Scottish doctors have slammed controversial French firm Atos over the 'fit to work' tests they carry out for the Department of Work and Pensions, with one telling a conference that their local assessment centre has been nicknamed "Lourdes", because claimants "go in sick and come out cured".
Glasgow GP Georgina Brown told the hall at the British Medical Association's Scottish GPs conference that the Atos tests were "an embarrassment to the coalition government and a disaster for patients," reported STV.
In a damning speech she added: "Ensuring the poor and sick become only poorer achieves nothing but pushing up the unemployment figures, increasing social inequality, increasing health inequalities and stripping patients of their security and self respect.
"They are struggling to navigate a system that does not support the most vulnerable in our society. Around 40% of appeals are successful. What does this say about a system where they get it wrong at least 40% of the time?"
Atos said it was "wrong to suggest appeals are the fault of Atos Healthcare," however The Huffington Post UK revealed in October that some one in five of Atos' "fit for work" judgements are overturned at appeal.
However Atos told STV that: "Of the 15% of benefit decisions appealed, recent figures show that an inaccuracy in the report from Atos Healthcare is the reason in only 0.3% of cases."
Another doctor, Colette Maule, said GPs were struggling to cope with additional demands made by the system.
"This is impacting on practice time, which would otherwise have been spent on health concerns," she said. "These assessments can have a devastating effect on patients' mental and physical health."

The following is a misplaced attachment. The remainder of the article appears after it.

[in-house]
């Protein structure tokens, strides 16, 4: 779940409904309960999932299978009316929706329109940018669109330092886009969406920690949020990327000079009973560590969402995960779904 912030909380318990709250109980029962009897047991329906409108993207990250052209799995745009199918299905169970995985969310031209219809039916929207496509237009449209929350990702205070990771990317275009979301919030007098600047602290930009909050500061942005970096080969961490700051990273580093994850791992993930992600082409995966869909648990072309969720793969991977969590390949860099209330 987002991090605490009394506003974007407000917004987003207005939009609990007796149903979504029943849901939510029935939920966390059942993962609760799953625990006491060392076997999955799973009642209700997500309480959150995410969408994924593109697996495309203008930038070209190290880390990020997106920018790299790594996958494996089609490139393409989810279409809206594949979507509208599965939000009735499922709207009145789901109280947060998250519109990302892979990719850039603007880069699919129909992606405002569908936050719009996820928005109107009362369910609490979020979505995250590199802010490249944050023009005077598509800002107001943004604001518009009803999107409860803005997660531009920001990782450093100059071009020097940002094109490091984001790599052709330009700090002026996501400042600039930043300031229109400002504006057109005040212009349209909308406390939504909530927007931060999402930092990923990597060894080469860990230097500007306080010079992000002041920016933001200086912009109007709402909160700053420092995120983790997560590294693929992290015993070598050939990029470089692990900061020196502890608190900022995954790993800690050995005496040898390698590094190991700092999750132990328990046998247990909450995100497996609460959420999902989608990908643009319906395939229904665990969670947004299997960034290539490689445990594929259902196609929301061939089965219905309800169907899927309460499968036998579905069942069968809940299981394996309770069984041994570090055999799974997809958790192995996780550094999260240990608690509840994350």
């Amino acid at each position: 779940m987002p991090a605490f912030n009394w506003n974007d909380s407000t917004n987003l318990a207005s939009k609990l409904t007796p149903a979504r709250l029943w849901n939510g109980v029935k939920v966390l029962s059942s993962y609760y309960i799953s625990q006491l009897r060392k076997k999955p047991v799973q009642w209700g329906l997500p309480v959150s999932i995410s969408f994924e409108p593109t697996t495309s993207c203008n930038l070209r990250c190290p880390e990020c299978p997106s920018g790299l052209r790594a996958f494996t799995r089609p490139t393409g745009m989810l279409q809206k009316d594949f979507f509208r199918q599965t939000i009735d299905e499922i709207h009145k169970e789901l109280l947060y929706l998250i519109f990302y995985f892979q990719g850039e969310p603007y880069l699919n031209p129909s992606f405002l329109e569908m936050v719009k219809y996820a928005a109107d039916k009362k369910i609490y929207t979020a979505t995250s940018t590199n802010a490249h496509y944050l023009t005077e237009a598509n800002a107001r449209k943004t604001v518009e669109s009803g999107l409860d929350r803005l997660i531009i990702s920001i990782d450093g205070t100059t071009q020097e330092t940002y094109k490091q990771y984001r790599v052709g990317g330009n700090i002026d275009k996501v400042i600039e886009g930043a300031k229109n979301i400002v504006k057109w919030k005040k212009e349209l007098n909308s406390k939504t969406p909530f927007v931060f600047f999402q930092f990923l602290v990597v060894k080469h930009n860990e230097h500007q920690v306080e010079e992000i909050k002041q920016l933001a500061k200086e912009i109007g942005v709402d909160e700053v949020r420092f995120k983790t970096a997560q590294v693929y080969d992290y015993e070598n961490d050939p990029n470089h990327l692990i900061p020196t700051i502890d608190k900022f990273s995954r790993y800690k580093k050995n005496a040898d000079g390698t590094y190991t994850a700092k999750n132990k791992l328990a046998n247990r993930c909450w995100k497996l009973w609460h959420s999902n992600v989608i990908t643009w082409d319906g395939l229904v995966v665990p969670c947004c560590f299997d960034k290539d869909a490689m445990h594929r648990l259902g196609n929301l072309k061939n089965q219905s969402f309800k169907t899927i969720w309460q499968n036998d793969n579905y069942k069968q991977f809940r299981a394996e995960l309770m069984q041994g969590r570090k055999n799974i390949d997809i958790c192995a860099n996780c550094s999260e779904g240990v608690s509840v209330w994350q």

Atos said in a statement: "We only proactively write out to GPs for further medical evidence where we believe that receiving it may mean we can avoid a face-to-face assessment for the most disabled and unwell. This leads to around 17% of claimants not needing to attend an assessment."
The Department of Work and Pensions (DWP) also shoulders blame when accusations are levelled against Atos, who say they merely "apply the DWP’s criteria and policy to all of the assessments we provide."
Michael Meacher MP, who has repeatedly campaigned against the firm,laid out in his blog this week his disgust at the DWP's dealing with the issue.
The Labour MP for Oldham West and Royton described how DWP ministers refused to meet with him and a delegation from some of the key campaigning and analytical groups on fit to work assessments.
After the work and pensions secretary Iain Duncan Smith failed to reply to his request, Mark Hoban, the junior minister dealing with Atos' matters, replied to a parliamentary question on the matter with what Meacher described as "civil service speak for a flat no."
Meacher confronted Hoban, writing:
"I was taken aback at his aggressiveness and said 'But you can’t possibly do this , this is a matter of the highest political importance and it’s your responsibility to talk to and listen to key disability organisations about this matter, however contentious it might be.' He simply replied blankly “I’m not seeing you”, and repeated it 3 or 4 times. "
Meacher has now scheduled an Adjournment debate, on ‘Ministers’ refusal to accept a delegation on Atos Healthcare’ and has been to see the Speaker about what "the unprecedented and wholly unreasonable and unacceptable behaviour of DWP ministers."